Scottie Scheffler Wikipedia

Editorial: Scheffler’s faith par for course

  • April 26, 2024

As duffers and pro prospects alike tune their golf games for another season of lightning strike joy and thunder cloud frustration, the world’s number one player models three words of sage advice: Say your prayers.

Scottie Scheffler, who won the RBC Heritage championship in South Carolina this week only seven days after winning the Masters for a second time, isn’t just tossing off the kind of junk golf tips that clog the Internet. A confirmed Catholic, he actually lives the counsel he demonstrates rather than just spouting from his lips. 

“I’m a faithful guy. I believe in a Creator. I believe in Jesus. I feel like I’ve been given a platform to compete and show my talent. It’s not anything that I did,” he says.

After winning his second coveted green jacket at Augusta National in two years, he added this: “I believe today's plans were already laid out many years ago, and I could do nothing to mess up those plans. I have been given a gift of this talent, and I use it for God's glory. That's pretty much it."

Pretty much it, in Scheffler’s case, isn’t just aw-shucks sports speak to cover up an overheated ego. He is, after all, a husband who laid careful plans to chuck one of the most prestigious golf tournaments in the world if necessary to be at his wife’s side should she go into labour while he was trying to make a putt. No wonder. His wife, Meredith, told him before the Masters: “If you never win another golf tournament, I’m still going to love you. Jesus loves you. Nothing changes that.”

Scheffler’s take-away: “Golf is something I do. It’s a tremendously huge part of my life, but it doesn’t define me as a person.”

In a sport where God is routinely called on to damn the blasted 1.62 ounce ball that’s headed for a water hazard or sand trap, – or even the whole maddening game invented by grim, sadistic Scots – Scheffler’s “person” is called to faith, prayer and Scripture. His fellow competitors, not always noted for their spiritual perspicacity or prudence, are beginning to make the connection between the Master and mastery of the infinitely difficult good walk spoiled.

It's a link hard for even the myopic personalities essential to professional sport to miss. Since 2022, Scheffler has been the number one professional player in the world for a staggering 84 weeks. He has won 10 times in PGA tournaments, three times on the European tour since turning pro in 2018. This is not professional wrestling where the “championship belt” gets passed around every week. It’s a record resulting from grinding, gruelling execution of physical, psychological, emotional, and elemental control. It’s a performance streak that has him already vying with the greats of the game. He’s the only player since Tiger Woods and Jack Nicklaus to win the Masters and the Players Championship in a single year.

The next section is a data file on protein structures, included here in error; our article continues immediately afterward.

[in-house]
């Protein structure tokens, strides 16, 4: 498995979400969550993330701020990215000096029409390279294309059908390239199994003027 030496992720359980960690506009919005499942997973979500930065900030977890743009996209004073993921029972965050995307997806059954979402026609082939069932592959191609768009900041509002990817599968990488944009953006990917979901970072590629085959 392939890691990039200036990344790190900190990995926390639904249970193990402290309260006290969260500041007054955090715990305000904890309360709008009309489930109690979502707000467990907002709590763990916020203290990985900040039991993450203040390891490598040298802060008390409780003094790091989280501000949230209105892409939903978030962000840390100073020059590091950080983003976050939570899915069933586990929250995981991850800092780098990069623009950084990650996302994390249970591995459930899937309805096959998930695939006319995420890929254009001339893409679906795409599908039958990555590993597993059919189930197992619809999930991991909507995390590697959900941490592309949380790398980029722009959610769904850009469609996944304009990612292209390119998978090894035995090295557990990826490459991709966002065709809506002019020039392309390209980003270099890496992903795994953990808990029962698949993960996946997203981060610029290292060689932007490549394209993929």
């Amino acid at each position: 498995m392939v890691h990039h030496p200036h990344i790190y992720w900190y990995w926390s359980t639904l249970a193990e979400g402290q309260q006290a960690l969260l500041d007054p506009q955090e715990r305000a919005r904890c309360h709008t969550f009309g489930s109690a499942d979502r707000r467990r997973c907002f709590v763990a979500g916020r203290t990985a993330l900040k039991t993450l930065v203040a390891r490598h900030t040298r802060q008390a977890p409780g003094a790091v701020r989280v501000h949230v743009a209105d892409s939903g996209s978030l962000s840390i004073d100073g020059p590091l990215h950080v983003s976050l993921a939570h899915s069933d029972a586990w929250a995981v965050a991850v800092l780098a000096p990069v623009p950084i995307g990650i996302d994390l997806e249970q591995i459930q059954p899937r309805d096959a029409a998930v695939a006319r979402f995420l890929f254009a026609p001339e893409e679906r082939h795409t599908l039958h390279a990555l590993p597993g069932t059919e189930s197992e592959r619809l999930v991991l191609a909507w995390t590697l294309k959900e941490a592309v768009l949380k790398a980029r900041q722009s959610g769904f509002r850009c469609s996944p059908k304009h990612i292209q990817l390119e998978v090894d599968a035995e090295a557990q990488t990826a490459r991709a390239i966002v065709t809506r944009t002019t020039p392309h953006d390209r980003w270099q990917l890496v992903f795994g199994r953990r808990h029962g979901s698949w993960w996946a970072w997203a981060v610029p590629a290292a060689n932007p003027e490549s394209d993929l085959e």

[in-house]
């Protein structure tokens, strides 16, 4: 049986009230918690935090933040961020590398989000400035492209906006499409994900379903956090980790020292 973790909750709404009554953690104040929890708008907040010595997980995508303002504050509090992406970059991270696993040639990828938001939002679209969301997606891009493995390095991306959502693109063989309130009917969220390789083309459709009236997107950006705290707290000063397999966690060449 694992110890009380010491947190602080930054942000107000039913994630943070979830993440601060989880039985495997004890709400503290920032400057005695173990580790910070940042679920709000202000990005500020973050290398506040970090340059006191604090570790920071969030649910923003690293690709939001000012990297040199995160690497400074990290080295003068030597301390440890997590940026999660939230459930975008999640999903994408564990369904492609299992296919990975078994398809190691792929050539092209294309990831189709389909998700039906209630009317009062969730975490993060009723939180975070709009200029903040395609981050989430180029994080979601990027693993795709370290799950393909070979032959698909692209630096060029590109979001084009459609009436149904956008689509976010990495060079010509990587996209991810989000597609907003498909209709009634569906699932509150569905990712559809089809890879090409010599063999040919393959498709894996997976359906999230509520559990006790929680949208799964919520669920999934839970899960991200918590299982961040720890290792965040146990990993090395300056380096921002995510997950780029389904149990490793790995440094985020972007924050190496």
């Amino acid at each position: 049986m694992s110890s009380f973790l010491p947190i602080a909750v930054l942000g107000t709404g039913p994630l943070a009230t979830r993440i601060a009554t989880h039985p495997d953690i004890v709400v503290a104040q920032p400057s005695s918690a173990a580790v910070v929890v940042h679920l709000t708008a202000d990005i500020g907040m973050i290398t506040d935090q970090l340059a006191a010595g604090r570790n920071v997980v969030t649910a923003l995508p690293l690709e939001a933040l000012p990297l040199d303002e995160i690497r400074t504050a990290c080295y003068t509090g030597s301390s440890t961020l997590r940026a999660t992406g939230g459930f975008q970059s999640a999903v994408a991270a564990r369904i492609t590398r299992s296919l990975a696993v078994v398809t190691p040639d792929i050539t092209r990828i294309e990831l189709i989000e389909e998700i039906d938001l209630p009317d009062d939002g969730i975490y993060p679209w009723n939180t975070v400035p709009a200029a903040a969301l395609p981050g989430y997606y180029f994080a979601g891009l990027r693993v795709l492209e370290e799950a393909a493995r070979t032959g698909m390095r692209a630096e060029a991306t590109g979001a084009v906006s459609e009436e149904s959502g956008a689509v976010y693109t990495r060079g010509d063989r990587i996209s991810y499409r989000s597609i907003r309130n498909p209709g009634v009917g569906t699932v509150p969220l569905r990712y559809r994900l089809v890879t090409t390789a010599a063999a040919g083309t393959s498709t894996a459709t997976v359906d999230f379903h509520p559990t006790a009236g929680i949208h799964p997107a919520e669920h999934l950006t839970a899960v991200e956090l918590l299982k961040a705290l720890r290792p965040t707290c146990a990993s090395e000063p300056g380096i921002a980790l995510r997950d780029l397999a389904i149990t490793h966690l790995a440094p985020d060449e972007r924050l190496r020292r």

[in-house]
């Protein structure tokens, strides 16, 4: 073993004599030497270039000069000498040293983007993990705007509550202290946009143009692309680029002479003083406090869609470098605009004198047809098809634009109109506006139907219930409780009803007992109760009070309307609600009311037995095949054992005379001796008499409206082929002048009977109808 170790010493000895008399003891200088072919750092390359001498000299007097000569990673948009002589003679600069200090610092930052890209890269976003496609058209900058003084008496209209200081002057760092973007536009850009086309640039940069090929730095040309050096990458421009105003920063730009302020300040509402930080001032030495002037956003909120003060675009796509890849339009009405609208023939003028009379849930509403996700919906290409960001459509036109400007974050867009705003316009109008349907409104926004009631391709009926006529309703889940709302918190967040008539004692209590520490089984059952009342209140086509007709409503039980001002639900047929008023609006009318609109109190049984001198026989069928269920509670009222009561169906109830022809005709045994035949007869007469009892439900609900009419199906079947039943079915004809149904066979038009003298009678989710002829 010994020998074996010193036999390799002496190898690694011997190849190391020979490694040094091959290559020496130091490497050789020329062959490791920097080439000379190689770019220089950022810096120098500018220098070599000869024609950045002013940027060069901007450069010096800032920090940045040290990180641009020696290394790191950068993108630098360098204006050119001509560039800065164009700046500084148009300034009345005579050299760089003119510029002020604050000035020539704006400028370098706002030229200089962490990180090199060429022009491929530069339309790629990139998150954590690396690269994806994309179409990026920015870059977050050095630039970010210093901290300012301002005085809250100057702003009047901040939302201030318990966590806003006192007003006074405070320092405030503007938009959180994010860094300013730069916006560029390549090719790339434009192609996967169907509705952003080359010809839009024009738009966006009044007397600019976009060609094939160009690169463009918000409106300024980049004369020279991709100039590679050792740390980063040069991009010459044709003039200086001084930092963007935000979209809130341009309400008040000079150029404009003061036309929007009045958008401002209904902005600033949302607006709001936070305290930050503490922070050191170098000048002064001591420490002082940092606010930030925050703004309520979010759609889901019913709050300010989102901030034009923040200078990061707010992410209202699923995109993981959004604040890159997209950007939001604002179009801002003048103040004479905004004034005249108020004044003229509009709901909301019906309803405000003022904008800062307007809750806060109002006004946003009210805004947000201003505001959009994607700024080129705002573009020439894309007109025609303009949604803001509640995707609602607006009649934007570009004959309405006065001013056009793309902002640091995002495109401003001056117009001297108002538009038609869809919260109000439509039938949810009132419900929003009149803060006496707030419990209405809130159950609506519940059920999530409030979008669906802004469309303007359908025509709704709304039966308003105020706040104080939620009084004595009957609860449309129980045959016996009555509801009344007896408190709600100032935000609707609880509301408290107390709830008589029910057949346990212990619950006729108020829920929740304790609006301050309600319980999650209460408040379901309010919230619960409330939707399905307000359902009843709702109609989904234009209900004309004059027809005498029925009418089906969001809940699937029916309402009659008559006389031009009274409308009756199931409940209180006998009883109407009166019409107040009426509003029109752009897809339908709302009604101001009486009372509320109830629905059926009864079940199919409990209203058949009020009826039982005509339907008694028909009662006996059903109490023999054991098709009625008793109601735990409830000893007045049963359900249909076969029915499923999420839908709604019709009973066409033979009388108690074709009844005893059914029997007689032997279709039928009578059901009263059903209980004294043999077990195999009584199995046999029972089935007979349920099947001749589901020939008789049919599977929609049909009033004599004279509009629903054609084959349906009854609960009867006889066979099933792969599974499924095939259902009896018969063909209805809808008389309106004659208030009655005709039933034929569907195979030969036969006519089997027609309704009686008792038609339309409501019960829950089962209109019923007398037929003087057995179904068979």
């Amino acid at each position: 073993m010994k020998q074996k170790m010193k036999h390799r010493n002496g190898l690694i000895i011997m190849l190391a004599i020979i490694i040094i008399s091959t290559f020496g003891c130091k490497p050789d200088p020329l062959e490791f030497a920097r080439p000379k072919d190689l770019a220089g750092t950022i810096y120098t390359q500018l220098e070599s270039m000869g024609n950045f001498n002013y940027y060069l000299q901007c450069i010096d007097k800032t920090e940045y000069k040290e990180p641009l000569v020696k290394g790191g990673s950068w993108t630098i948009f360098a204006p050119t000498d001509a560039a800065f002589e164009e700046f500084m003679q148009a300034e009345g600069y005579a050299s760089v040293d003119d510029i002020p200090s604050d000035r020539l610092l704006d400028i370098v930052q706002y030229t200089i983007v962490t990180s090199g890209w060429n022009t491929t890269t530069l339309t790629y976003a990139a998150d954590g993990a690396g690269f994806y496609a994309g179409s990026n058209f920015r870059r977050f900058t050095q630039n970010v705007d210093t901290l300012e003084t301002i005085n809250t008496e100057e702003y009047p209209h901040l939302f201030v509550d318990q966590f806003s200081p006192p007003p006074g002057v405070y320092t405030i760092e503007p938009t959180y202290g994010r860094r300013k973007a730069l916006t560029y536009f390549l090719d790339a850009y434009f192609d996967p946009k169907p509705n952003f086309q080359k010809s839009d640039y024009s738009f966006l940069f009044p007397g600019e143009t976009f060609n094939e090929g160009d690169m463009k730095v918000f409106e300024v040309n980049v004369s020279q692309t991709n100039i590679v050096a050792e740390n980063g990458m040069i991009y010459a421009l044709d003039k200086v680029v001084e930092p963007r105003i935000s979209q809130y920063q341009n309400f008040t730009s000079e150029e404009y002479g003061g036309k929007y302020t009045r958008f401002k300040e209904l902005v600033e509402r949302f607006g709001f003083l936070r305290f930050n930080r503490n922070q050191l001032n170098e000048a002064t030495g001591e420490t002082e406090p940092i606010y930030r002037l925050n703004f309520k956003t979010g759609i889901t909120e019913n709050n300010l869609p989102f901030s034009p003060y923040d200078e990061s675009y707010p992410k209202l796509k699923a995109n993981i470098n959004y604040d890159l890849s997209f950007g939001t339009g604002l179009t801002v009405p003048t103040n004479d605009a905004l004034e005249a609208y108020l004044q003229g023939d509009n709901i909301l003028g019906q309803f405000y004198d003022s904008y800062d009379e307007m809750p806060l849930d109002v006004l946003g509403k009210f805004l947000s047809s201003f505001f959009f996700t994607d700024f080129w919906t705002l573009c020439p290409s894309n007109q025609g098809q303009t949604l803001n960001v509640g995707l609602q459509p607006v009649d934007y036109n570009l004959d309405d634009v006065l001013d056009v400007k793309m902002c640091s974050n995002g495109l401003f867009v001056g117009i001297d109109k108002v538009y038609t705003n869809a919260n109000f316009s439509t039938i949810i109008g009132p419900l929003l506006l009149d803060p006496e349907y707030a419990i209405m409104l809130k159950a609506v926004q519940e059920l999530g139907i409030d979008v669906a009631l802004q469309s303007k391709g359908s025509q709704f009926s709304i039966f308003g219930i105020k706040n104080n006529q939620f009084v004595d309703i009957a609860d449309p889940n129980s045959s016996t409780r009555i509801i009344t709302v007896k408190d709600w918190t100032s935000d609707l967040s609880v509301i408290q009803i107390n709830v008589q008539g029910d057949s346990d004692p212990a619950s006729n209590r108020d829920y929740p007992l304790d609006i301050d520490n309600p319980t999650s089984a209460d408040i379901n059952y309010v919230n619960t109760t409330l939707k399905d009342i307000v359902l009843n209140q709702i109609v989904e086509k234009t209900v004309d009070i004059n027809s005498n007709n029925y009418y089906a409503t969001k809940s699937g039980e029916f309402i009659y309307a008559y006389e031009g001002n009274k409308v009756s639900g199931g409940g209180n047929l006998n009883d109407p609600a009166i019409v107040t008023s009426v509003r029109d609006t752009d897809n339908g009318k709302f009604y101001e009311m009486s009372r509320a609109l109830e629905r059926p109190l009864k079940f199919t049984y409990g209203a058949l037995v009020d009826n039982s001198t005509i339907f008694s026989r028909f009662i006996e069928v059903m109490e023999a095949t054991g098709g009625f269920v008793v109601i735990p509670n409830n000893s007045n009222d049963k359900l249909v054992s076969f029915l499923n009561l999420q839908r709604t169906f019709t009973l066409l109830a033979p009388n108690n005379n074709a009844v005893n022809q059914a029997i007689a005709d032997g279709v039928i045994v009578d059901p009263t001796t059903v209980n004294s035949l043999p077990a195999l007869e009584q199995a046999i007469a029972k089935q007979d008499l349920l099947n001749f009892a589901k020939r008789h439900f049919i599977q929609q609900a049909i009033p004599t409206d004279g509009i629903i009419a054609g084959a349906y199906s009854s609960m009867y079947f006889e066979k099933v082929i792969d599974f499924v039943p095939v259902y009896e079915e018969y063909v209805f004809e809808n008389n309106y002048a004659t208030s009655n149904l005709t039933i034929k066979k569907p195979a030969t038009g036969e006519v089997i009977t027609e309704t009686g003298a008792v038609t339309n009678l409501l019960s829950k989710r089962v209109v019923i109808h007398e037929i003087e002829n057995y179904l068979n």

After winning Rookie of the Year honours in 2020, Scheffler has become noted for the strength of his “mental game,” a phrase that invariably evokes a definite mystical quality in golf. Now even other pro golfers acknowledge that perhaps it’s not just something mental, or even “spiritual,” but true faith in God that is the source of his winning swing.

Golf great Jordan Spieth, also a Christian believer, has noted that Scheffler’s capacity to give good and bad up to God, on and off the golf course, is unquestionably a major factor in his ability to live the acceptance that golf and faith both demand. That’s a speculation being borne out by secular research.

A recently reported study from Harvard and the Gallup polling company of 200,000 people worldwide found that those whose religious faith is expressed in weekly church or temple attendance had higher “flourishing” scores than the non-devout. On the other side, a survey of 240,000 people in 65 countries correlated low levels of mental well-being with low levels of religious practice.

As a golfer, of course, Scheffler flourishes by shooting low scores but the principle still applies. When faith – and prayer – become par for the course, life’s ups and downs, highs and lows are kept in perspective by knowing God is what truly matters.

He modeled exactly that this week with his fourth win in five PGA tournaments when asked how he was going to celebrate: “I’m going to get a breakfast burrito, a coffee, and go home.”

Let us pray. 

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